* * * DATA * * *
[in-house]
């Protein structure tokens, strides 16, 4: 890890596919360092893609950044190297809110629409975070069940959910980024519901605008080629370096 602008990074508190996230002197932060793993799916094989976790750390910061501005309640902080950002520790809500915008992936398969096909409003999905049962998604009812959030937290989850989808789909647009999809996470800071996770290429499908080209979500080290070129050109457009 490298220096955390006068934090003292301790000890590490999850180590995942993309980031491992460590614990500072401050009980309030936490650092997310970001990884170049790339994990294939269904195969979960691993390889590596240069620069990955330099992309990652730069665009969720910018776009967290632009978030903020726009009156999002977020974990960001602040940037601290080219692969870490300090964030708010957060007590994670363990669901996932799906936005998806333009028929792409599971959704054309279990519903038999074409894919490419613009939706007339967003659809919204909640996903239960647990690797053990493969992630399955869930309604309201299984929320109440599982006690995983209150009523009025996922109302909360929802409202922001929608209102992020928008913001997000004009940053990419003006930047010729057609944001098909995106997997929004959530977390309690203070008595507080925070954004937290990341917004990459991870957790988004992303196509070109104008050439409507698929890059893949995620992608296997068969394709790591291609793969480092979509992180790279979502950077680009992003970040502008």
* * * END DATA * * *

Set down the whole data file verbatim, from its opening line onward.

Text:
[in-house]
């Protein structure tokens, strides 16, 4: 890890596919360092893609950044190297809110629409975070069940959910980024519901605008080629370096 602008990074508190996230002197932060793993799916094989976790750390910061501005309640902080950002520790809500915008992936398969096909409003999905049962998604009812959030937290989850989808789909647009999809996470800071996770290429499908080209979500080290070129050109457009 490298220096955390006068934090003292301790000890590490999850180590995942993309980031491992460590614990500072401050009980309030936490650092997310970001990884170049790339994990294939269904195969979960691993390889590596240069620069990955330099992309990652730069665009969720910018776009967290632009978030903020726009009156999002977020974990960001602040940037601290080219692969870490300090964030708010957060007590994670363990669901996932799906936005998806333009028929792409599971959704054309279990519903038999074409894919490419613009939706007339967003659809919204909640996903239960647990690797053990493969992630399955869930309604309201299984929320109440599982006690995983209150009523009025996922109302909360929802409202922001929608209102992020928008913001997000004009940053990419003006930047010729057609944001098909995106997997929004959530977390309690203070008595507080925070954004937290990341917004990459991870957790988004992303196509070109104008050439409507698929890059893949995620992608296997068969394709790591291609793969480092979509992180790279979502950077680009992003970040502008």